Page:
(B) A dioctyl ester of sodium sulpho succinate.
(C) A dioctyl ester of sodium sulfo succinate plus sodium sulfate.
(D) Sodium salt of an alkyl naphthalene sulfonic acid.
(E) A dioctyl ester of sodium sulpho succinate.
(F) Ester of a sulphonated bicarboxylic acid dispersed in water.
a3 (G) Ester of a sulphonatedbicarboxylic acid, plus an inertorganicdiluent. (H) A dihexyl ester of sodium sulpho succinate. (I) Sulphonated aromatic ether alcohol.
These and vother suitable wetting agents are described .a list of commercially available wetting agents .mimeographed paper -E504 issued by the U. S. Dept. of Agriculture, .Bureau of Entomology and Plant Quarantine, in June 1940. Suitable wetting agents are well known and are .in extended use as 'wet- .ting agents per se.
The wetting solution is preferably applied to the seed under pressure'via a spray.
:of convenience when first adjusting .the device, but is .not necessary after .satisfactory performance has been attained. The seed, after being treated as just described,
is passed into a delinter.
Here, concentrated sulphuric acid combines readily with the water in the wetting agent and considerable heat ,is'generated by the combination. The amount of heat thus generated has important etfects: (1) it eliminates the necessity of heating the acid to secure rapid and efficient delinting; and (2) it increases the speed of chemical reaction by which the lint is removed from the cotton seed.
The temperature of the seed-acid mixture in the delinter unit is increased by several factors: (1.) an increase in the amount of seed (and acid) passing through the delinter per unit of time (tons per hour); (2) .an
increase in the amount of wetting solution applied to the seed (within practical limits); (3) an increase in air temperature at which the plant operates; and (4) possibly with an increase in the amount of acid used per :pound of seed.
The additional heat developed by an increase from one to two tonsof seed treated per hour increased the temperature of the seed-acid mass sufficiently to make a method heat control desirable as a safety measure to avoid the possibility of injury to the germinating power of the seed from temperatures over 150 degrees F. This temperature is set arbitrarily as a safe operating limit, and a water-jacket is added to the delinter to provide for cooling same and its contents.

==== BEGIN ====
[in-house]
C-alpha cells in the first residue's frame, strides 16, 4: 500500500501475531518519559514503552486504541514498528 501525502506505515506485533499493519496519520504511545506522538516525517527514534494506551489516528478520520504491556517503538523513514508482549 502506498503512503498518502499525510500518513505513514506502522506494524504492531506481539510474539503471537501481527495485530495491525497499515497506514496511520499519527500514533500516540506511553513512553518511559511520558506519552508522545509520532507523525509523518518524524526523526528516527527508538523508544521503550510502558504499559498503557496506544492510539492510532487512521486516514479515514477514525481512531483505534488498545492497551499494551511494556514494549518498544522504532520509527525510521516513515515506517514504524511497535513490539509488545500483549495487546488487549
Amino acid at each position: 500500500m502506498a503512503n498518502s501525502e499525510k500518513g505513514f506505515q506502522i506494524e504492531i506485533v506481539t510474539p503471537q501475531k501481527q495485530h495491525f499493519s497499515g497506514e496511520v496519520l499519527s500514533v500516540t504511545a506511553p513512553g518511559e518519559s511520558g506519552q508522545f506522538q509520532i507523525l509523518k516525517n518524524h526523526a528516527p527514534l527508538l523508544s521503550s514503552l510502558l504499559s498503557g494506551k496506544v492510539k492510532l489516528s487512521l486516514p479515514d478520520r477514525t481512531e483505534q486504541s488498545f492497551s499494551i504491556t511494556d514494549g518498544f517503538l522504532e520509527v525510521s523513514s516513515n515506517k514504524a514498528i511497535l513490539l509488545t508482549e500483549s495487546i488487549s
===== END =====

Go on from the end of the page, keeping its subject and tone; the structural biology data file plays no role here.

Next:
A suitable apparatus for applying the wetting agent is shown in the accompanying drawings, wherein the numeral 1t) denotes a suitable conveyor or feeder adapted to deliver seeds to the intake end 11-of a treating tank 12. The tank 12 may be of any suitable construction, either open at the top or closed, and revolvably LPOSi- :tioned therein is the shaft 13 having throughout its length in the tank a plurality of paddles 14 which are adjustable and normally set at an angle of 15 to degrees from a perpendicular to the axis of rotation of shaft 13.
By varying the speed of shaft 13 and the adjustment of the paddles, seeds can be caused to progress from the intake end 11 to the outlet 15 of tank 12, being urged to do so by the paddles. the individual seeds being separated as much as possible the while. This fluffy loose condition of the seeds is quite different from the condition that exists in an ordinary feeder conveyor such as 19, wherein the seeds may be in a solid roll or mass as they are fed along and through the conveyor. In the tank 12 the seeds should be as loose and free as possible to permit the lint on each seed to be thoroughly wetted by the wetting agent.
The shaft 13 is driven in any suitable manner such as by pulley 16 and belt 17, the latter being driven by a motor (not shown) which may be equipped with any suitable form of variable speed control enabling the operator to select any speed for shaft 13, say from 40 to 160 R. P. M.